Both kits include chargers and 4.0Ah batteries, This means the Ryobi 40V model has a 144 watt-hour battery, and the 18V a 72 watt-hour battery. In addition to being more powerful, the 40V blower is also going to have greater runtime.
I was hoping that a clear favorite would emerge. There is a size and performance difference between the two blowers, and enough distinction for normal users to lean one way over the other. So far, I really like using both, and am unable to recommend one over the other – they both receive my extremely strong recommendation.
I have found that I prefer using the 18V blower a little better, but have been using the 40V model quite a bit more in testing, because of its slightly better balance and higher power.
I suppose the blower a customer might choose will depend on whether they want a tool that’s compatible with their existing 18V batteries, or if they want the 40V tool for greater power and performance.
One more thing I liked about both blower kits is that the chargers hardly take up any space.
Last weekend, when I tried once more to resolve my sentiments towards the blowers, there was a near-deafening noise level outside, from 2 or 3 people around the neighborhood moving leaves around with gas engine blowers. I would say that everyone was looking my way to see how quiet the Ryobi blowers were, but they’re so quiet that I doubt anyone noticed or even heard me over others’ gas engine noise pollution.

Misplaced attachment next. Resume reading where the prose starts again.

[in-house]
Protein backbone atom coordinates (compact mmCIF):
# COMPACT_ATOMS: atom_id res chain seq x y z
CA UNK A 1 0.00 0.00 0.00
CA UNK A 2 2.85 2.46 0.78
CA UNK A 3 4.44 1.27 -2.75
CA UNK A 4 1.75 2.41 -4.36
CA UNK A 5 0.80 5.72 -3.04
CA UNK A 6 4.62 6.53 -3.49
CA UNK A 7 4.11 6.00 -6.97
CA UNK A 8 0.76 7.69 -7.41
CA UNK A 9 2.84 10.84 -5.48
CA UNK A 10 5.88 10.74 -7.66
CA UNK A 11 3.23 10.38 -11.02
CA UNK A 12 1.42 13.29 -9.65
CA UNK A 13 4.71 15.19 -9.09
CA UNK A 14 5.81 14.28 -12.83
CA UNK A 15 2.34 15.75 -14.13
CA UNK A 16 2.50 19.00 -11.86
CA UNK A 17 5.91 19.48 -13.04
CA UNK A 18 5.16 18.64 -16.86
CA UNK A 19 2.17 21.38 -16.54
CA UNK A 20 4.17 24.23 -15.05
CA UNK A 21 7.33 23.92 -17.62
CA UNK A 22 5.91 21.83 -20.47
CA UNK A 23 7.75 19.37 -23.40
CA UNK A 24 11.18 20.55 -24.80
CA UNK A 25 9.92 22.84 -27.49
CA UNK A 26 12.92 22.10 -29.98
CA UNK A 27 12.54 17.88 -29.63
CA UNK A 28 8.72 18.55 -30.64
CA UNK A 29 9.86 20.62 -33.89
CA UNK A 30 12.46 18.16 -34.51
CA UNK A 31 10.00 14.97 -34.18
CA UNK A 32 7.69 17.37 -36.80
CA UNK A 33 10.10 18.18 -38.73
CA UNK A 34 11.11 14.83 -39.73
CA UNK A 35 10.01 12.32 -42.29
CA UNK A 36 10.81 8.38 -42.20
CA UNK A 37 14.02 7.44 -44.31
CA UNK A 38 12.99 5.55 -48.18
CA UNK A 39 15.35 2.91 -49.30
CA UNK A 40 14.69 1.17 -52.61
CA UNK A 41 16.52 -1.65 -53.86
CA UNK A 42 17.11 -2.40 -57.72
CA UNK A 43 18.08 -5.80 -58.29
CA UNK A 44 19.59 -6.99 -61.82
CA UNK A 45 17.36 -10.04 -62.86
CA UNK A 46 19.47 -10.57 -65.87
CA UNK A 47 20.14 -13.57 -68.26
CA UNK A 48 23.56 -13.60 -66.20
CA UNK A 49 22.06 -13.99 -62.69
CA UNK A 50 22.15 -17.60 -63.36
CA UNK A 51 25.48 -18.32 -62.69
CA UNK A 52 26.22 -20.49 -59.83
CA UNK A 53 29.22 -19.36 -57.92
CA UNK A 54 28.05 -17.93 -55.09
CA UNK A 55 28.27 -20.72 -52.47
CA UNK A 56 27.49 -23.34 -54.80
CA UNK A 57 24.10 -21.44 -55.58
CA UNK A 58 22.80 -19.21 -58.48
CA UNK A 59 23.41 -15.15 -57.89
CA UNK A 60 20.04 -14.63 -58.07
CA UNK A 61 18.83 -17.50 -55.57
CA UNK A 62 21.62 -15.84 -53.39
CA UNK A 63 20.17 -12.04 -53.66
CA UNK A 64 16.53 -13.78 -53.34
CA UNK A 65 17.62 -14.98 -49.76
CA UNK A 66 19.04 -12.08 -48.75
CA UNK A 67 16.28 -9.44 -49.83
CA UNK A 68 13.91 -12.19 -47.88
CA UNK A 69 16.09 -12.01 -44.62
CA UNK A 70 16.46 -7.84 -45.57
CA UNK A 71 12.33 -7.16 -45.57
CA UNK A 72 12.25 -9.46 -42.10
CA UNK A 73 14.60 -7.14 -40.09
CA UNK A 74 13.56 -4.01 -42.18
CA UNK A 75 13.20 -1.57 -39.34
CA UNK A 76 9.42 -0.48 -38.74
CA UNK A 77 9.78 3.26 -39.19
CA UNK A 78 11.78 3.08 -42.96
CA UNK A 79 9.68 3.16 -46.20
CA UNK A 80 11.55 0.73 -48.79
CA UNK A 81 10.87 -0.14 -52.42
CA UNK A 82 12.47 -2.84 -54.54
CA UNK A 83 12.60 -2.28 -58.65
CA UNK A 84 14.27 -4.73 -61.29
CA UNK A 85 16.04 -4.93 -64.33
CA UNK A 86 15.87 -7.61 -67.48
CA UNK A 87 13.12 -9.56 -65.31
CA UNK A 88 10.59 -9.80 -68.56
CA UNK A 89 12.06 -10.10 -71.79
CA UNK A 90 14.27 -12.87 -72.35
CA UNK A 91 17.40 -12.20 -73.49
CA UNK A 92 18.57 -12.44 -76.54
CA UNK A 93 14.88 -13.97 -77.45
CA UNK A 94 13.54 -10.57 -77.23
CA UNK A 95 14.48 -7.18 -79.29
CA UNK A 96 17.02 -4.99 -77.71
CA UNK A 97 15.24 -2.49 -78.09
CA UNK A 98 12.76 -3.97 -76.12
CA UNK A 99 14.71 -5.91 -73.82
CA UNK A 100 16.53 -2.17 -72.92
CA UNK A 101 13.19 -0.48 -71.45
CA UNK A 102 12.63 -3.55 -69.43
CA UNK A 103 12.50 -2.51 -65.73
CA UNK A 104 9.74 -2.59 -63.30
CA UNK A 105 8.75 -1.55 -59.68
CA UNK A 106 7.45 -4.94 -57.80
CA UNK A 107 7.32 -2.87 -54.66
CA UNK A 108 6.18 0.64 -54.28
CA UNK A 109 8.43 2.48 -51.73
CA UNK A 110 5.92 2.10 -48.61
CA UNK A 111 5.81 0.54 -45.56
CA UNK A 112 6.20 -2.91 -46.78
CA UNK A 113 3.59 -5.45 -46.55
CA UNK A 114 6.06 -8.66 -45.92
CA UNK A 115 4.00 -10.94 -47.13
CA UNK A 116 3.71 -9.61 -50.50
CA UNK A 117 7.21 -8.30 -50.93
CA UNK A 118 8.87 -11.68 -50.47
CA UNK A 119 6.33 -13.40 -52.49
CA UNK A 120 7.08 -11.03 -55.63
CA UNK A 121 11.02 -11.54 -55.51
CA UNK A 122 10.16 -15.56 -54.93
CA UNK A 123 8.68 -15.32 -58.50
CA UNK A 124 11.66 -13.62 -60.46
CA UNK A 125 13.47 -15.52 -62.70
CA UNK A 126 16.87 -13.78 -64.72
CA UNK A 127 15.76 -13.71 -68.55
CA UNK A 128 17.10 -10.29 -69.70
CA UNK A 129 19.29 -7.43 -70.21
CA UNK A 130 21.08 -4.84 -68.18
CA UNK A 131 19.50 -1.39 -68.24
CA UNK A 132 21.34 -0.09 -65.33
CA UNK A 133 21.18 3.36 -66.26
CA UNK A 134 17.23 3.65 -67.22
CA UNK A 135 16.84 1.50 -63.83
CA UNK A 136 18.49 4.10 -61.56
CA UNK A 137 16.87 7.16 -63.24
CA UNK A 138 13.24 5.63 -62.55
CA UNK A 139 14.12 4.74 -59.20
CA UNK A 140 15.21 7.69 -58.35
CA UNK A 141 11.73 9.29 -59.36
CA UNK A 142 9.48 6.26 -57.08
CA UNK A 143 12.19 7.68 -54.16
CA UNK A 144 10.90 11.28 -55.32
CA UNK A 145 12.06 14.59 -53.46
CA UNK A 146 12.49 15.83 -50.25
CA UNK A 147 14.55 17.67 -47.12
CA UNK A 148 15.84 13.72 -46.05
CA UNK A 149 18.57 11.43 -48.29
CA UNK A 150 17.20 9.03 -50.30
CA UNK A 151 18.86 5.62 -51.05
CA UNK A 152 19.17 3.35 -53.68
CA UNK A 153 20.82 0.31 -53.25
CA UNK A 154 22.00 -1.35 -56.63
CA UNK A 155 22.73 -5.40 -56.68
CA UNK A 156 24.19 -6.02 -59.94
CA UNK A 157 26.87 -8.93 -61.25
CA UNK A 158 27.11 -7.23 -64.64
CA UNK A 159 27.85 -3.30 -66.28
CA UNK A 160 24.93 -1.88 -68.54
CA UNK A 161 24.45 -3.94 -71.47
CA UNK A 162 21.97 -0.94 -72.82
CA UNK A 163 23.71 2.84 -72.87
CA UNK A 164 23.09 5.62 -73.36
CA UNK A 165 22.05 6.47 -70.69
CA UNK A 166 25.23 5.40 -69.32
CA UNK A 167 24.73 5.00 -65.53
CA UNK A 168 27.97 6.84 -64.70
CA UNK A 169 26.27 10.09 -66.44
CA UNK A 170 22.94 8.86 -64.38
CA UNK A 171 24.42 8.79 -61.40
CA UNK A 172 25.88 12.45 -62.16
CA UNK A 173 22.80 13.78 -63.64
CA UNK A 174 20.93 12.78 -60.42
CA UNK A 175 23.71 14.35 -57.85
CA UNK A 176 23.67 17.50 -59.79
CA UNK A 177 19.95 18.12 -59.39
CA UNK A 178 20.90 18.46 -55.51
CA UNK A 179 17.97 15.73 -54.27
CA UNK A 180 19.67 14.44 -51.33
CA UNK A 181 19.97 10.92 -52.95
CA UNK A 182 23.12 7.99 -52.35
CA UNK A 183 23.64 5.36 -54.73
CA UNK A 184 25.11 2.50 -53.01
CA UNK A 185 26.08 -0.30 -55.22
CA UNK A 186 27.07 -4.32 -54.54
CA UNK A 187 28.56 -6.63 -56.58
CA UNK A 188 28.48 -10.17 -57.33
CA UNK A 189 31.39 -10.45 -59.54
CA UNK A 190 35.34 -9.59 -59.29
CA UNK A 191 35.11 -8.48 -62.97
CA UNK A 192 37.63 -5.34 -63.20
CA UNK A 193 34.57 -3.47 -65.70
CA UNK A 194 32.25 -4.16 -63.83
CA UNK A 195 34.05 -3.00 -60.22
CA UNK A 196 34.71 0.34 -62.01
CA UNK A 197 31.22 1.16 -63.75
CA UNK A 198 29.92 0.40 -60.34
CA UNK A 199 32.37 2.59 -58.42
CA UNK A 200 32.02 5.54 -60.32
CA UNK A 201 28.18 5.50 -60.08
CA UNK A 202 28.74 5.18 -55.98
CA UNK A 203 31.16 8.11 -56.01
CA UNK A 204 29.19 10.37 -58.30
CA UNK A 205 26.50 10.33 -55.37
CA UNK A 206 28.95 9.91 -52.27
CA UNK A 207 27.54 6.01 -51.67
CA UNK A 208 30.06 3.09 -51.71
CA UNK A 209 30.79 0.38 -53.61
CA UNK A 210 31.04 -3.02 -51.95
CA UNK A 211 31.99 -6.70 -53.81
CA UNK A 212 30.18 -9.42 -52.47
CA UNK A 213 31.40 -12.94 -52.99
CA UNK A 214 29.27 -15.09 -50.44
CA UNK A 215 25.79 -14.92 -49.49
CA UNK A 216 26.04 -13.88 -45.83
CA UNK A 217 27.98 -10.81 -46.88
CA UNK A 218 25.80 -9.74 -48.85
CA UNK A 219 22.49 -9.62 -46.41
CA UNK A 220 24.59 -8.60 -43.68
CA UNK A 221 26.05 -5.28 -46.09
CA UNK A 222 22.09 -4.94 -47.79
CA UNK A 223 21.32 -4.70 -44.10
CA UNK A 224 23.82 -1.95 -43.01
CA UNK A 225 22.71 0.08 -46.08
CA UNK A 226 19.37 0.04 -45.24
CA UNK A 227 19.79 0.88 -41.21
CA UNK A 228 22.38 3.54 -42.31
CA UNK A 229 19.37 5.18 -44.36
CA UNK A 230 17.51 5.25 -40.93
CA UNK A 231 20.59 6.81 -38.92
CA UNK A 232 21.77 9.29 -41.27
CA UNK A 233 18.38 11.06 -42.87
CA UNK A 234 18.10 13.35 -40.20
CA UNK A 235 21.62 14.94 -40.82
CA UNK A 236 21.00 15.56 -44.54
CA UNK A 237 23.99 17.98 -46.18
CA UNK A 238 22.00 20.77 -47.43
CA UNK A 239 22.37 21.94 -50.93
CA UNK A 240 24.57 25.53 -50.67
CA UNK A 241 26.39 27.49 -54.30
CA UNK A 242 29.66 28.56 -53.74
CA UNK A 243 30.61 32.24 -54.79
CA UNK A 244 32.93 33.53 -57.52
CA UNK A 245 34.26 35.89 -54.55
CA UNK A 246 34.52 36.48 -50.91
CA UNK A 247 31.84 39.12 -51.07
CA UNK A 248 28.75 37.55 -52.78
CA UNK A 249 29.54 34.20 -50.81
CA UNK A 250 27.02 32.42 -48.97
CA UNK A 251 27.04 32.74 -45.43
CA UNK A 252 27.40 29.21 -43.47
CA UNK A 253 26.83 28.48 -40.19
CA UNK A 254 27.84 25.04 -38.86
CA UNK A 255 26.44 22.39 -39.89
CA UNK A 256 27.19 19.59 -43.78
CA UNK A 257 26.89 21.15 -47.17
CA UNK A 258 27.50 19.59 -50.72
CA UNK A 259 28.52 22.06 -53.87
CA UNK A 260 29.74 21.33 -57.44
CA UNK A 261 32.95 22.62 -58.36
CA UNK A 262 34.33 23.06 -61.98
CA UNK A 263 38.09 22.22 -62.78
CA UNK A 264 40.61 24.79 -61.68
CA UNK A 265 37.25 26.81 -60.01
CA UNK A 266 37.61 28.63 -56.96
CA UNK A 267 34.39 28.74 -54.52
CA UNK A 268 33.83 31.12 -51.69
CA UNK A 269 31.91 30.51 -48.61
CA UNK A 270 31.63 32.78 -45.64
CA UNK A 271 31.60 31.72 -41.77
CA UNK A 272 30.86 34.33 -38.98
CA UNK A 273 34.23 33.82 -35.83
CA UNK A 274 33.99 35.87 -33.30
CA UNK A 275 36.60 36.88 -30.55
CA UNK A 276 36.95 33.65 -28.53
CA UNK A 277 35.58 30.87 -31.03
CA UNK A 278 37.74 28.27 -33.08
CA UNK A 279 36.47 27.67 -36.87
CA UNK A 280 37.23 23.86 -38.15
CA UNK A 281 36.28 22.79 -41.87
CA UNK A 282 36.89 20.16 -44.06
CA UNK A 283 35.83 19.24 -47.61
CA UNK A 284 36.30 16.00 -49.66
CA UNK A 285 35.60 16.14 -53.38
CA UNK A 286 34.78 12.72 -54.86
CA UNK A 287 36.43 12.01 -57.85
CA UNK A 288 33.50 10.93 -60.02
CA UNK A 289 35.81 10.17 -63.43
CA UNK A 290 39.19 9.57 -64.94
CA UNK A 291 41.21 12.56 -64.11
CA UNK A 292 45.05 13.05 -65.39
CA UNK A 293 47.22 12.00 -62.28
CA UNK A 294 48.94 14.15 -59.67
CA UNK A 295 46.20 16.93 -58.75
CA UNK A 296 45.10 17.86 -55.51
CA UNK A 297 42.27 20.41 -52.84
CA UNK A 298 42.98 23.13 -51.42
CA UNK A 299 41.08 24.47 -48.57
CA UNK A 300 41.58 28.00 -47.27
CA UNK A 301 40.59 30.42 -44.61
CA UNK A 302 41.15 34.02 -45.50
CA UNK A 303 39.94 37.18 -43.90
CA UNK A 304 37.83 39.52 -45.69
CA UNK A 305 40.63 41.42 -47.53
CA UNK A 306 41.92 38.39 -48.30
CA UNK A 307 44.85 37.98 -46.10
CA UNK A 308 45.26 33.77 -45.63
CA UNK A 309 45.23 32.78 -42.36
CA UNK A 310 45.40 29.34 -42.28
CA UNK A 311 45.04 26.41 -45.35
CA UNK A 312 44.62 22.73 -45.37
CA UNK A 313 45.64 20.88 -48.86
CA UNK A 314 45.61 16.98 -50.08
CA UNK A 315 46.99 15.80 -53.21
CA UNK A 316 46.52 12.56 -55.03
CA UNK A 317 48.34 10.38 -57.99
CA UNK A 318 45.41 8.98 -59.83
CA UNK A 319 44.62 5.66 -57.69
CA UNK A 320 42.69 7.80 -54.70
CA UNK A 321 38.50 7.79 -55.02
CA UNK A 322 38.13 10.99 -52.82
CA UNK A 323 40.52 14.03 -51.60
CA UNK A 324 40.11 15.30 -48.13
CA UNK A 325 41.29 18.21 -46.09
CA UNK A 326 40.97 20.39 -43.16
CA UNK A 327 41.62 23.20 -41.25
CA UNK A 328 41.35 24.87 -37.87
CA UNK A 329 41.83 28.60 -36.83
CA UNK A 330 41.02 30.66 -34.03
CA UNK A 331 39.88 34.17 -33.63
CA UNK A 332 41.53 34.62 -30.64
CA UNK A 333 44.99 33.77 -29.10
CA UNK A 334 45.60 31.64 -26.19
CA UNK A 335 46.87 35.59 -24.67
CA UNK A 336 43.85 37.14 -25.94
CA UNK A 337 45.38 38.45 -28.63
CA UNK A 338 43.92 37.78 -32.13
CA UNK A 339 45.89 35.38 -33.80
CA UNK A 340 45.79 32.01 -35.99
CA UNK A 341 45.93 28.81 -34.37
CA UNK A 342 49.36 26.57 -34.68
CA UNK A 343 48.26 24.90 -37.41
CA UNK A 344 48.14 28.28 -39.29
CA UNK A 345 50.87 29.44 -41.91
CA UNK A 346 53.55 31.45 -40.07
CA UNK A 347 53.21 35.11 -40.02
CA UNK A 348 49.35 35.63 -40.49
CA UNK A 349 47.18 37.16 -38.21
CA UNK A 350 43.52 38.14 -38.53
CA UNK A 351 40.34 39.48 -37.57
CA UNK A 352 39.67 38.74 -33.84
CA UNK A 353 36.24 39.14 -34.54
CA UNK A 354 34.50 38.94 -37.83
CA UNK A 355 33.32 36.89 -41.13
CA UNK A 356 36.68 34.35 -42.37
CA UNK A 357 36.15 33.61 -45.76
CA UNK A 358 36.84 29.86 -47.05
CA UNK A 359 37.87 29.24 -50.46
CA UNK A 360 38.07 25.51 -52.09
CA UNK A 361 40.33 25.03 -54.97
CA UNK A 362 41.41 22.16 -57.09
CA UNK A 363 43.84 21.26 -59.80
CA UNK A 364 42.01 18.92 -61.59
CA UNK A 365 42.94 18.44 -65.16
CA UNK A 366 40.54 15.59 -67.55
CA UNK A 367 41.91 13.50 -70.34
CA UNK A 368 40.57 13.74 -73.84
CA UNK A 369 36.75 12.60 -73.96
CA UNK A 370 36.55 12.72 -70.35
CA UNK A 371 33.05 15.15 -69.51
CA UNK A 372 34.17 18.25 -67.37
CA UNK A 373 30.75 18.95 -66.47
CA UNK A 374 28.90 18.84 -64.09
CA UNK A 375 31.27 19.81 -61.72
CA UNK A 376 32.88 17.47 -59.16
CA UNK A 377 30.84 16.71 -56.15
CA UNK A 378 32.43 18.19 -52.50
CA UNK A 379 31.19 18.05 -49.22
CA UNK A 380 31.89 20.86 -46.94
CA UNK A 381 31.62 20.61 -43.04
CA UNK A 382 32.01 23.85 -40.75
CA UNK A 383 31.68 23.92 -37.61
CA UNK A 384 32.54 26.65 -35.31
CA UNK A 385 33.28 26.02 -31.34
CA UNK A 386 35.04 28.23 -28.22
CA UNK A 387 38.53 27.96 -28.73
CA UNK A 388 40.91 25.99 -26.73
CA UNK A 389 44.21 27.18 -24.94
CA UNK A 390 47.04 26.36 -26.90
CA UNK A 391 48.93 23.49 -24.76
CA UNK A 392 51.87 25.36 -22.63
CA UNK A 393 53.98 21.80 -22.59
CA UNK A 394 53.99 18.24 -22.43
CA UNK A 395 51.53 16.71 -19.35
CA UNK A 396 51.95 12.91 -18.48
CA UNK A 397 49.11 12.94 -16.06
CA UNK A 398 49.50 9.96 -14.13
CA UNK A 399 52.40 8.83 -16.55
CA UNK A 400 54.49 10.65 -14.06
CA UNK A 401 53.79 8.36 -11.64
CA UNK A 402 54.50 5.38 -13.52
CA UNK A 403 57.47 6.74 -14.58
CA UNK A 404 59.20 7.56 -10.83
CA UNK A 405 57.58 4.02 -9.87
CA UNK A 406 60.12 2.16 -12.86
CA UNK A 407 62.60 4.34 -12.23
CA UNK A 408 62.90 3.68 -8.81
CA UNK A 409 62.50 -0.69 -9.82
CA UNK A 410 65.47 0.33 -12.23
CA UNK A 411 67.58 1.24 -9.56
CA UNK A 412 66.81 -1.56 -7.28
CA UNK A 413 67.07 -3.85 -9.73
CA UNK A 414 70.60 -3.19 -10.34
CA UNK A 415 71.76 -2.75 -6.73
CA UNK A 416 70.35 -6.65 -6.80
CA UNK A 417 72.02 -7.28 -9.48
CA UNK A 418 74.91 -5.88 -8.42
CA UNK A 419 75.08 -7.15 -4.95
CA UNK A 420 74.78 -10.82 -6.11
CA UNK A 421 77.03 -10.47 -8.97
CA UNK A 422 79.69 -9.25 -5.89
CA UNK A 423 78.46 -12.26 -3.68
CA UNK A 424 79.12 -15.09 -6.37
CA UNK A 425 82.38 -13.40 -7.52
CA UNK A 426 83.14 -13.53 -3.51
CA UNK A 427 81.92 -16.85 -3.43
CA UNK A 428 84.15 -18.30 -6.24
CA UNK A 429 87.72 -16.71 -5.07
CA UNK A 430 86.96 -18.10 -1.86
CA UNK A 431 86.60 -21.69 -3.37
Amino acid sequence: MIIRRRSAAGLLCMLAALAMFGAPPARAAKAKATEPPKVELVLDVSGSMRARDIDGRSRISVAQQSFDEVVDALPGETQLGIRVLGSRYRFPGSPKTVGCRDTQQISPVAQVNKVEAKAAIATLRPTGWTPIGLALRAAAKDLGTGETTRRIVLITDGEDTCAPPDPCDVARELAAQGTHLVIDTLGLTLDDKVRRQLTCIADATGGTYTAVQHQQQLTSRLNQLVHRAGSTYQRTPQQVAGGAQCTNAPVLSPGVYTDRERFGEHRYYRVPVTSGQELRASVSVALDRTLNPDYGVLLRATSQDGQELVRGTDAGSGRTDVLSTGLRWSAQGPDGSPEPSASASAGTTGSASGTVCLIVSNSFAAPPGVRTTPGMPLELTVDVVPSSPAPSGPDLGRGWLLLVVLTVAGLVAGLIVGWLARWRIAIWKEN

Ryobi claims to be the #1 cordless lawn & garden brand, and with tools like these it’s clear to see why. Both provide quiet and very capable user experiences.
This is the first time I have ever used Ryobi cordless outdoor power tools, and it has left me with a very positive impression.
I’ll be testing both models a bit more, but so far I’ve got nothing negative to say about either of them.
Price: $169 for the 18V kit, $199 for the 40V kit
Buy Now: Ryobi 18V Kit via Home Depot
Buy Now: Ryobi 40V Kit via Home Depot
i love my 40v blower. def worth the money even if it means an “new” battery line that needs to be dealt with. highly recommended.
I bought the 8″ chainsaw polesaw to clean up overhead branches – for a saw that goes on sale for under$70 at times, it’s a remarkably nice tool for that sort of work. I think you’d enjoy giving it a try too. Lots of reach, you can choose how long it is by using or skipping the middle section, and enough power to make it through the sort of branches you should use a pole saw for quickly.
The One+ hybrid blower I’ve used for years is really more of a driveway broom than a real leaf blower. I ended up buying a 2 cycle backpack for actual leaf cleanup with a wooded property. With a ~75 mph speed difference, I suspect the same issue would exist with these quieter blowers. They’d be nice for shop cleanup though!
Agree with all. My 18v Ryobi is a great sweeper, but I have to break out the Husqvarna backpack if I really want to take care of the leaves.